Robert Welch Designs Ltd and Argos case, resulted in large payments over roaylties and legal costs

49

Tell about copyrights

Copy right is the automatic right - not registered - provides people who produce creative work to take ownership over what they have created. C in the circle.

50

How long does a copy right last?

70 years after the authors death
-Copyright material can earn revenue long after the original author has passed away

51

What about copyright as a property right?

As a property rights to works it can be passed on as part of an estate, sold, licensed or given away

52

To who is the copyright for?

everyone, automatic if you can prove its your work. For authors, musicians, artists, photographers… Musicians rely on rights as a means of earning royalties from their creation

53

What are the key points of copyright

Its up to the artist to claim that they have been copied, retain original to prove ownership.

ONLY TANGIBLE EXPRESSION, ideas dont count.

54

Tell about authorship

Author - first owner of the work, but the right or licence might be sold in order to exploit it: Publisher.. Recording company.
Author remains moral rights and gets royalties

55

Tell about ownership

Owner - holds all economic rights to control commercial exploitation of the work (and takes legal action against copyright pirates/illegal file sharers). Joint authorship can be very problematic.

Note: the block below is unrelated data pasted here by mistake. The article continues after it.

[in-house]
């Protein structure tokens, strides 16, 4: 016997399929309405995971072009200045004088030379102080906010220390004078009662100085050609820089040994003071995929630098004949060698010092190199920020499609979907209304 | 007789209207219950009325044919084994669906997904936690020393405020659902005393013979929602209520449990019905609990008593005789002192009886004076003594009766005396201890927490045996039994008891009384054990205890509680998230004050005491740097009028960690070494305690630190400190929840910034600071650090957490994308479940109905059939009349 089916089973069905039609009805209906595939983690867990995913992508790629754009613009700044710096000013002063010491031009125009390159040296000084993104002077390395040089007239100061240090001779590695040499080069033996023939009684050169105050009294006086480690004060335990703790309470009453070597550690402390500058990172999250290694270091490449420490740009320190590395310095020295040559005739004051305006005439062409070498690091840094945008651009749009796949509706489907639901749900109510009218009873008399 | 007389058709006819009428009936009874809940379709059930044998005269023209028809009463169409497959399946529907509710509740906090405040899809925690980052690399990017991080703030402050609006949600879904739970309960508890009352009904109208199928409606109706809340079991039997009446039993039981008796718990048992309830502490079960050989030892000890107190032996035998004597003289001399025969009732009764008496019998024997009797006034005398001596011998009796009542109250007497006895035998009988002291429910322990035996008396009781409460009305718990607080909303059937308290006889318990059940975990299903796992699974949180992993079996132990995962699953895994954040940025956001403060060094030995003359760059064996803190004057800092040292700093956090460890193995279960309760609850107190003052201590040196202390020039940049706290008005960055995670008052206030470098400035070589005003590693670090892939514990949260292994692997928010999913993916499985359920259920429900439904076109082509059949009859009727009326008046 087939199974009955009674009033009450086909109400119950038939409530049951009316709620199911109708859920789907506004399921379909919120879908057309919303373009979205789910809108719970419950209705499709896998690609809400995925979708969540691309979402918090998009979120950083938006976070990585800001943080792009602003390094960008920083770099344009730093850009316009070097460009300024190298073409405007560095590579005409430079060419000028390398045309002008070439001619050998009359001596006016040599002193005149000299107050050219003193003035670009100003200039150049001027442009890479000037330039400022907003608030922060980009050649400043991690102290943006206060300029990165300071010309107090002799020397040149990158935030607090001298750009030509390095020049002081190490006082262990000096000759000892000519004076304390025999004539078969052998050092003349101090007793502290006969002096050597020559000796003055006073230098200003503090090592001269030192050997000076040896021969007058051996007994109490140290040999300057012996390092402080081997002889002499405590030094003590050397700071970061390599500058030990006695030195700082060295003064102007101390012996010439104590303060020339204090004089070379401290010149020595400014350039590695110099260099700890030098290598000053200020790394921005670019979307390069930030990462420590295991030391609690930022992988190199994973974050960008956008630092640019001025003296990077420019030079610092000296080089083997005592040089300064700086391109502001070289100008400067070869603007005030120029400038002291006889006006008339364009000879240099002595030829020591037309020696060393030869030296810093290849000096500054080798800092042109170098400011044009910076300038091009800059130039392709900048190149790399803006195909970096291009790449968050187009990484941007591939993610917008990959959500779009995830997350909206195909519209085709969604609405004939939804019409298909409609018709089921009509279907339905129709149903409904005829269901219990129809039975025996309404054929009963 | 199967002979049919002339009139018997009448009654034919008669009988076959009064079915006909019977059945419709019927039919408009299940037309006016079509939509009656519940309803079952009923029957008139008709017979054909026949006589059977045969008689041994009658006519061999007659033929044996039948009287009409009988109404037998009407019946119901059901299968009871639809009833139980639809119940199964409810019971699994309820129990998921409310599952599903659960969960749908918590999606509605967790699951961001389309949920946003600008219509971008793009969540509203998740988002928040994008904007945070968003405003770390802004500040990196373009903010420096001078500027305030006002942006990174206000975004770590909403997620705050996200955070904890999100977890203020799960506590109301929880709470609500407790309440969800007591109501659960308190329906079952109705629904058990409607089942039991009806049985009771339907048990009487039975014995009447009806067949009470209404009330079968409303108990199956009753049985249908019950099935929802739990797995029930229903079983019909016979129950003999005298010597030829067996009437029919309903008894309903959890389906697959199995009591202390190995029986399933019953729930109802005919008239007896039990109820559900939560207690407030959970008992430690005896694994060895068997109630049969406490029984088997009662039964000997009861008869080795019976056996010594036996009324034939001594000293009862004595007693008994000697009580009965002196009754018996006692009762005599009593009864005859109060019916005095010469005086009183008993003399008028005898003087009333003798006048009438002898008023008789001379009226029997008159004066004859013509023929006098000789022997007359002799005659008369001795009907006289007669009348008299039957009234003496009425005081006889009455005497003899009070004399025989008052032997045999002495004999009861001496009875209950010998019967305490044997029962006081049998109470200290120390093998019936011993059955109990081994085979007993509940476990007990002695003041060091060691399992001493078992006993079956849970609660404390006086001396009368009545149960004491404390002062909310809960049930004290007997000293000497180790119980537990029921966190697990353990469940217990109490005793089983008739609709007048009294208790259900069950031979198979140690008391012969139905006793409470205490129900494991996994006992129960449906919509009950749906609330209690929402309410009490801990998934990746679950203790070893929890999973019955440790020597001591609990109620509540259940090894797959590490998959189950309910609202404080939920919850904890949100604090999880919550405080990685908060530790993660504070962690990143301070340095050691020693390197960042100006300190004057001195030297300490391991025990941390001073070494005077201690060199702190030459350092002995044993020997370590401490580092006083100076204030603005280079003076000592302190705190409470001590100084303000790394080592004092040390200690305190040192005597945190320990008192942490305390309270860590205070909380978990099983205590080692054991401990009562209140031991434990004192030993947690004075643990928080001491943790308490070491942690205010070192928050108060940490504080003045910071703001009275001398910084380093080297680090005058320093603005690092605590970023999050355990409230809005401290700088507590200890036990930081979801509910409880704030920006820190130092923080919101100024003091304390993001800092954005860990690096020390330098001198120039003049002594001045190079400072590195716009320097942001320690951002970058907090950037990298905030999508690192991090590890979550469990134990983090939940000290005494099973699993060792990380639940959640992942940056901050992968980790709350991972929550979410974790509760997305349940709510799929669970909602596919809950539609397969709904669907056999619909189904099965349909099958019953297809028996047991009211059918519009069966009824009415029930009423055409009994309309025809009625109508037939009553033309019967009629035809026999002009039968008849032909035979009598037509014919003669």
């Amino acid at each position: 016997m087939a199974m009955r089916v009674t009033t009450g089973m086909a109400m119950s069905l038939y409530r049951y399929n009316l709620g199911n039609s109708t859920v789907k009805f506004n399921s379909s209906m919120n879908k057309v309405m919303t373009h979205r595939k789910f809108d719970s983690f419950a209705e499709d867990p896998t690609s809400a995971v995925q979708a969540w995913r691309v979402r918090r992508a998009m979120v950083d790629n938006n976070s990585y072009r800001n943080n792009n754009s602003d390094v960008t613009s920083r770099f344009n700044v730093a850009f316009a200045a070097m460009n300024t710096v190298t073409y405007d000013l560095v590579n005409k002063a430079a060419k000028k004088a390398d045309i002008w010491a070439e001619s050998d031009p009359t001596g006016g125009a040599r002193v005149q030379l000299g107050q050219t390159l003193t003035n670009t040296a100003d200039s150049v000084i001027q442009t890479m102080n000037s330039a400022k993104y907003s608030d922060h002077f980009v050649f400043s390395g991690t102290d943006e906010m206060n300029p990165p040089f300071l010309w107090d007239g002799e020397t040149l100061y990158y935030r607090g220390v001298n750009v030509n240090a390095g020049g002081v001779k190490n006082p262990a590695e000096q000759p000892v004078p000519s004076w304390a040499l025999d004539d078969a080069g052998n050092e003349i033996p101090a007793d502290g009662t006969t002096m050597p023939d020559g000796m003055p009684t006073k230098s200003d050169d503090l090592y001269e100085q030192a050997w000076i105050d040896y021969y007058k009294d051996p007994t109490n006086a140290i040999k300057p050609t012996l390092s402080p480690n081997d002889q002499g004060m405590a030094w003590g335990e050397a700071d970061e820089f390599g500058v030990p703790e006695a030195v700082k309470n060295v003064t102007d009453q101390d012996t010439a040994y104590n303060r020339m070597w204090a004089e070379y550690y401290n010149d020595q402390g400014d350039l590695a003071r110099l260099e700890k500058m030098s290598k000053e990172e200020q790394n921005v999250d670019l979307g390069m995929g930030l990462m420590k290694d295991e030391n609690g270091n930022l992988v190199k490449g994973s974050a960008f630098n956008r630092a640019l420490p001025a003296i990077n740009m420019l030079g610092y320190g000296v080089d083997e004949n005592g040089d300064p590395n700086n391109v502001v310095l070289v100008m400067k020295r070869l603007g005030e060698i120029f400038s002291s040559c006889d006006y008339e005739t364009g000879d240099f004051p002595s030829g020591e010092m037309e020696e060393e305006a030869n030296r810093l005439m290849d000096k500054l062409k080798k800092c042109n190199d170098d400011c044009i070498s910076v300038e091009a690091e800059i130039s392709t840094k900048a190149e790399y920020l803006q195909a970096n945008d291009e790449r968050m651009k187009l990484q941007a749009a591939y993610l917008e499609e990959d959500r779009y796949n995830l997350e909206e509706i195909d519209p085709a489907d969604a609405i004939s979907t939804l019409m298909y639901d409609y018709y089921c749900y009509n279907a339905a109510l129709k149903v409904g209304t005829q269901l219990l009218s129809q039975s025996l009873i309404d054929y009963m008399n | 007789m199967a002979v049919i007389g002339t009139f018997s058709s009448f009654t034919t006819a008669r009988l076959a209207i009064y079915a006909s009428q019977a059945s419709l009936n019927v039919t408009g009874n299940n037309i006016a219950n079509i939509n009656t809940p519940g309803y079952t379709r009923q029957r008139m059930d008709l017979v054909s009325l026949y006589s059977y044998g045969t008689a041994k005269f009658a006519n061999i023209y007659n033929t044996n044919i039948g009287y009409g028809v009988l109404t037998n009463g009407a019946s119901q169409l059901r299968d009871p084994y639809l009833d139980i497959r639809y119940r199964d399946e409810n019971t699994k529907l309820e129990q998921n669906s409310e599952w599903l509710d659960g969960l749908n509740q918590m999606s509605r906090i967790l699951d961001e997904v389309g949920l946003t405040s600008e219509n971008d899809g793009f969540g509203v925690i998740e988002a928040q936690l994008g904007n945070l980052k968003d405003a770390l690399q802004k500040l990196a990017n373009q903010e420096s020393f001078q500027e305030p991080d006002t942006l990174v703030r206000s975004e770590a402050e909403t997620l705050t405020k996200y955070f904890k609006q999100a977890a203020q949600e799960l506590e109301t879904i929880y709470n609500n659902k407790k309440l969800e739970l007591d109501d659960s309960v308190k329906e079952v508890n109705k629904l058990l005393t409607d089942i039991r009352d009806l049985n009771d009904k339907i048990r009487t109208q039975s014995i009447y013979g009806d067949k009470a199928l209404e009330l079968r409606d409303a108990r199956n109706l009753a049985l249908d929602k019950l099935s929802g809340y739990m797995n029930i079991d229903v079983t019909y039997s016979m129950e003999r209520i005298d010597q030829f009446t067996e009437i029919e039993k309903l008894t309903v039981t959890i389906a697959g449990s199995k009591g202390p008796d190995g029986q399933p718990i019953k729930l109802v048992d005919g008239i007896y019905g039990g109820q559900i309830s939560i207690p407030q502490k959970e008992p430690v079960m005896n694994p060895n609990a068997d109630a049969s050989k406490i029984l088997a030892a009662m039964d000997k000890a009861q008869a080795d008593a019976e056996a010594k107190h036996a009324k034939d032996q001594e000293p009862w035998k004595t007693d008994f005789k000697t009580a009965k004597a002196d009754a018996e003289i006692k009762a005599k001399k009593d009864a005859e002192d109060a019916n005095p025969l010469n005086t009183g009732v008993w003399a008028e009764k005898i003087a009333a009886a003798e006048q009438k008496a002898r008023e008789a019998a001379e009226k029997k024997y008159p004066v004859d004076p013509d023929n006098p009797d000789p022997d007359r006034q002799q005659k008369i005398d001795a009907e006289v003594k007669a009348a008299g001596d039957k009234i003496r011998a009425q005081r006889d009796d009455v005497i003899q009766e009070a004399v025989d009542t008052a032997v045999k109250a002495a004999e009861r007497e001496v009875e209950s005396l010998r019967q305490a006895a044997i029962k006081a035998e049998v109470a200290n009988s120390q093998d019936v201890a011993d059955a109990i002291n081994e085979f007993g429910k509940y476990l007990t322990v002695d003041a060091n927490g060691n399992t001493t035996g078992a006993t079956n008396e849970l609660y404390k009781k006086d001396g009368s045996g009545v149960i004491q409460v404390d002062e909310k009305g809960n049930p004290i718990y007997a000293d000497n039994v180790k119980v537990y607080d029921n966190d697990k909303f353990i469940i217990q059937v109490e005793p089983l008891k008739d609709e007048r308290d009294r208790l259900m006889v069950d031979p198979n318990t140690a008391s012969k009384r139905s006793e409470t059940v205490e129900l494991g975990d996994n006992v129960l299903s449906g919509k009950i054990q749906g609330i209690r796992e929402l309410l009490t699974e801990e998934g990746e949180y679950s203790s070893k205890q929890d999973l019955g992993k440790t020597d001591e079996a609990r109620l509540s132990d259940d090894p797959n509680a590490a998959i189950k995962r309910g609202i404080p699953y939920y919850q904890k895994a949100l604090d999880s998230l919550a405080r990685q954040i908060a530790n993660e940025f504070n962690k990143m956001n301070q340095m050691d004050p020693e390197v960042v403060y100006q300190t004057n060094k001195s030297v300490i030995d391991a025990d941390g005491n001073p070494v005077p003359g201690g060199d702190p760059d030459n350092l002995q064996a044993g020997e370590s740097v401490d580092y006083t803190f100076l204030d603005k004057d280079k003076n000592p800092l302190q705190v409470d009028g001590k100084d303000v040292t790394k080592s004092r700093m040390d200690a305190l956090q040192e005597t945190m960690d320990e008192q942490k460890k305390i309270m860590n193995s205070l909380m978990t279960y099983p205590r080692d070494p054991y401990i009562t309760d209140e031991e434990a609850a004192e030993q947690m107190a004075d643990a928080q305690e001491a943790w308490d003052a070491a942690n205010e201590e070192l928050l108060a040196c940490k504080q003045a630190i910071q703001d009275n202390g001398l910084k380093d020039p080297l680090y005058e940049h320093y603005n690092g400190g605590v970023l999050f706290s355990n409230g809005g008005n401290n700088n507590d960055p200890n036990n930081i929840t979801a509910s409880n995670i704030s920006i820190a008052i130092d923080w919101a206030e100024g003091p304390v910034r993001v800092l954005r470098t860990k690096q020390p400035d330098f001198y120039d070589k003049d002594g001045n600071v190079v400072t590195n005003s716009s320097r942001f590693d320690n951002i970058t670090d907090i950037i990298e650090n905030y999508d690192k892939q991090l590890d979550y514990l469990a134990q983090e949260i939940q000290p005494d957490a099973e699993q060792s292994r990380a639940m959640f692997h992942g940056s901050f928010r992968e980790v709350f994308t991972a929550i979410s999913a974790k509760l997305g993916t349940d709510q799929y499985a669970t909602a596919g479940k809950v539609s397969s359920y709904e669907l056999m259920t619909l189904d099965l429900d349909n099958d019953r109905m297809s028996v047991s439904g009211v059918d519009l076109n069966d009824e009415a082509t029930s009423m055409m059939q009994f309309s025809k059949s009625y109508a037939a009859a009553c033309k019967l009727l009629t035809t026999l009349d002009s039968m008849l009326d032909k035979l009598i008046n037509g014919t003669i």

56

Tell about revenue flow regarding a copyright

Copyright lasts up to 70y after authors death, there is an opportunity to earn a lot of revenue

57

Tell about Tolkien's revenue

Tolkien’s work which was sold for £10,000 has scooped millions and will continue to do so until 2046

58

Tell about Elvis Presley's revenue

Elvis Presley’s estate top dead earner £25.2 million per annum

59

Tell about John Lennon's estate

Earns £12.4 million

60

What are the trends/developments affecting IP

Pace of innovation/technological change
-Increasing value of IP (scope of protection & commercial exploitation)
-Technology to harm IP (mp3 technology, internet)
Changes in business structure
-Outsourcing, sub-contracting
-Reliance on brands &logos as basis of market identity
-Franchising & merchandising